A Rare Sixties-Era Bob Dylan Painting Is Up for Auction

The abstract painting was created during the songwriter's time in Woodstock, New York.

Colorful green-toned abstract painting with vague bull head in middle
The abstract was painted by the musician when he lived in Woodstock, New York. Courtesy RR Auction

In the summer of 1966, shortly after the release of his acclaimed seventh studio album Blonde on Blonde, Bob Dylan was in a motorcycle accident just outside Woodstock. The musician would spend a few years recuperating in the New York town, where he recorded songs and dabbled in painting.

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Dylan has since become more involved in visual art, with comprehensive exhibitions including a 2019 show at Shanghai’s Modern Art Museum that showcased more than 250 of his works. But paintings from the songwriter’s initial foray into painting during the 1960s are rare, with examples rarely heading to auction. Now, a rediscovered work created by Dylan while he was living in Woodstock in 1968 is being sold by Boston’s RR Auction in an online auction concluding on May 23. The painting, which has an estimate of more than $100,000, currently has a top bid of nearly $130,000.

The Woodstock era

When Dylan resided in Woodstock, the town’s vibrant artistic community often used the barter system. His painting, for example, was gifted to local resident Sandy LePanto in exchange for astrological services. LePanto was “a mystic, a channeler, a reader of stars and maker of astrology charts for her friends,” according to the writer Anne Margaret Daniel, who wrote an essay for the 2023 book Bob Dylan: Mixing up the Medicine.

The painting for decades remained in LePanto’s family and was recently found in her ex-husband’s estate. Combining earthy greens and browns with bright corals and yellows and signed by Dylan on its reverse side, the piece’s imagery includes musical notes, animals, a large bull head and even a red outline of a man in a brimmed hat. The latter reflects Dylan’s own look during that era, as evidenced by his style on the cover of the 1969 album Nashville Skyline.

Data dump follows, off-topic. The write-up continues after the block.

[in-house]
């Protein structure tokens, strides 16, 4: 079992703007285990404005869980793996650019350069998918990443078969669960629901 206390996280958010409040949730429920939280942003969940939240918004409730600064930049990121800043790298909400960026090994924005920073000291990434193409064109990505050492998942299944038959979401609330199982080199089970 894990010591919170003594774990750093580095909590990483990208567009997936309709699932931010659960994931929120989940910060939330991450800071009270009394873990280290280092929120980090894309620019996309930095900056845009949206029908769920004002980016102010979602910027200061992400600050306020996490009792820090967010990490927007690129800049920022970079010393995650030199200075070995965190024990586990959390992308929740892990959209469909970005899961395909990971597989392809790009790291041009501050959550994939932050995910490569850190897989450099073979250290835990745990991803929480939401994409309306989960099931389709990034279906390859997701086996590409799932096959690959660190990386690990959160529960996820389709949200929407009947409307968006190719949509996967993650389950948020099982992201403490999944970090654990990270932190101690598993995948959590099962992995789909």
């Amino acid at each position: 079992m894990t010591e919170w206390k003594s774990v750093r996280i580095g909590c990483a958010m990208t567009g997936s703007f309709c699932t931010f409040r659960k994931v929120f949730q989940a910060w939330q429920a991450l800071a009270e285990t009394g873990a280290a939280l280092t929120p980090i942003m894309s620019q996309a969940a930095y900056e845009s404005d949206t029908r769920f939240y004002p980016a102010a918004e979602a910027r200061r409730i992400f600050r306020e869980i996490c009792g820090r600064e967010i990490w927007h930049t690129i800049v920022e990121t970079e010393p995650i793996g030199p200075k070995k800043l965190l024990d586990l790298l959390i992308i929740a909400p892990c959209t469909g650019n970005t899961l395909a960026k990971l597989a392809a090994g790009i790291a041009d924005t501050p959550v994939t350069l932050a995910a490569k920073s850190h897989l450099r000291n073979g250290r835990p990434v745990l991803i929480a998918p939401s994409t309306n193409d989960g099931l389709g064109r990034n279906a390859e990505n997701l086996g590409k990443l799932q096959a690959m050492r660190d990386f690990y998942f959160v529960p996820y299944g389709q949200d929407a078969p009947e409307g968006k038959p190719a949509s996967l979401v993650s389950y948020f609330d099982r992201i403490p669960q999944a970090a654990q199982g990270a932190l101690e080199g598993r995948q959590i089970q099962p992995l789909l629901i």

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A similar “man in hat’ motif can be seen in one of the two Dylan paintings pictured in the background of a 1968 Jill Krementz portrait of the musician and George Harrison at his Woodstock home, alongside a nude that is now in the collection of the Bob Dylan Center in Tulsa, according to RR Auction. Dylan’s most well-known work from his time in Woodstock, meanwhile, adorned the cover of The Band’s 1968 album Music from Big Pink and depicted faceless figures playing instruments.

In part due to their rarity, his earlier works have been known to fetch high figures when offered to the public. In 2022, an unsigned female nude from the 1960s gifted by Dylan to his manager Albert Grossman realized $100,000. RR Auction’s offering, which already surpassed that sum, will be sold alongside lots like an original 1965 recording of Jimi Hendrix with Little Richard and a stage-used grand piano from Prince’s final tour in the auctioneer’s Marvels of Modern Music sale.

“Bob Dylan’s visual art, like his music, draws from a deep well of cultural and personal expression,” said Bobby Livingston, executive vice president at RR Auction, in a statement. “This painting from his Woodstock years is particularly evocative, capturing the vibrant and transformative spirit of the ’60s.”

A Rare Sixties-Era Bob Dylan Painting Is Up for Auction